The Roma are believed to have originated in India. Known for their musical talents, King Shangul of India sent a large group of these entertainers (as many as 10,000) to the Persian leader, Shah Bahram Gur. There, they formed their own state on the banks of the Tigris River, but they were eventually imprisoned by the Byzantines who moved them into the current countries of Greece and Turkey. This took place approximately between 430 and 850 AD, while other Romani people remained in the northwestern regions of India.
Most research suggests a second migration took place from India in the 11th century, when many Romani left the region perhaps as mercenaries against the invading Turko-Persian Ghaznivid soldiers. Whether they left to fight these Muslim insurgents or to escape them is debatable, but it is generally believed that they were part of the Rajput Warriors (a ruling class of India) who were determined to defend their country even if that meant traveling to other countries to help deter invaders.
Over time, they migrated north through modern-day Iran, Pakistan, Turkey, and Afghanistan, and westward into the Mediterranean, Balkans, and Europe. As they migrated, they developed exceptional metal-working skills and became known for this important trade. As the first “people of color” in Europe, they were mistaken as Egyptians and thus called, “Gypsies.”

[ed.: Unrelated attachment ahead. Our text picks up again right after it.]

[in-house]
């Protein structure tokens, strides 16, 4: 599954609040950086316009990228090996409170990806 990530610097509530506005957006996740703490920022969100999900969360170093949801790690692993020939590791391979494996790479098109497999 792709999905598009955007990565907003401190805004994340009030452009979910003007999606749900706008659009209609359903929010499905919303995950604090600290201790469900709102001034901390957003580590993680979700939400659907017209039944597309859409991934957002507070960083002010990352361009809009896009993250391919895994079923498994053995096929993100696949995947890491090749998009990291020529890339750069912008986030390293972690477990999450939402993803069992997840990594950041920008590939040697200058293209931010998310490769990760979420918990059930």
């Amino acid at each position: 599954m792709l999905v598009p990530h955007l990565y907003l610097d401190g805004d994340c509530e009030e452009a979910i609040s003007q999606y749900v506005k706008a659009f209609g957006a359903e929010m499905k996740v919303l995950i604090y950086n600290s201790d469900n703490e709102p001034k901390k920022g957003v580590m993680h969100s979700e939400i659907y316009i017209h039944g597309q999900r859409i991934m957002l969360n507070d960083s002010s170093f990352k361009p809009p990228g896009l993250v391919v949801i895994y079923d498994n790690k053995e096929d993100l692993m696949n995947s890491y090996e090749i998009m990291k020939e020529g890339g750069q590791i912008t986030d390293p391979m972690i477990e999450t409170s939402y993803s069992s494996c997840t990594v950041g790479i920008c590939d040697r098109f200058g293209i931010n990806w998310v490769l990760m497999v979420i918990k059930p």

These people have survived generations of slavery, mistreatment, and abuse, including mass-extermination during the Nazi Holocaust, but they continue to thrive today across the world. Despite countless obstacles, most have managed to maintain their language, their music, and their traditions – although theses are often kept hidden from non-Romani society.
Records indicate that many Roma were first sent to “The New World” during the colonial period, particularly to Spanish Louisiana. Once again, many were eventually enslaved on Southern Plantations and an Afro-Romani population still lives in the South today.
The members of the Mitchell family who were buried in Rose Hill Cemetery in Meridian, Mississippi, supposedly migrated from modern-day Brazil where Portugal had exiled it’s Romani population. From there, they roamed northward to the Southeastern US where many remain today across Texas, Louisiana, Mississippi, and Alabama.
For more information about the Romani people buried in Meridian, Mississippi’s Rose Hill Cemetery, visit www.kitandkinofthesouth.org and Item #394 Romani Royalty at Rose Hill Cemetery: King Emil Mitchell, Queen Kelly Mitchell and Family (also available as an e-book). And stay tuned for interviews with Meridian historians (coming soon).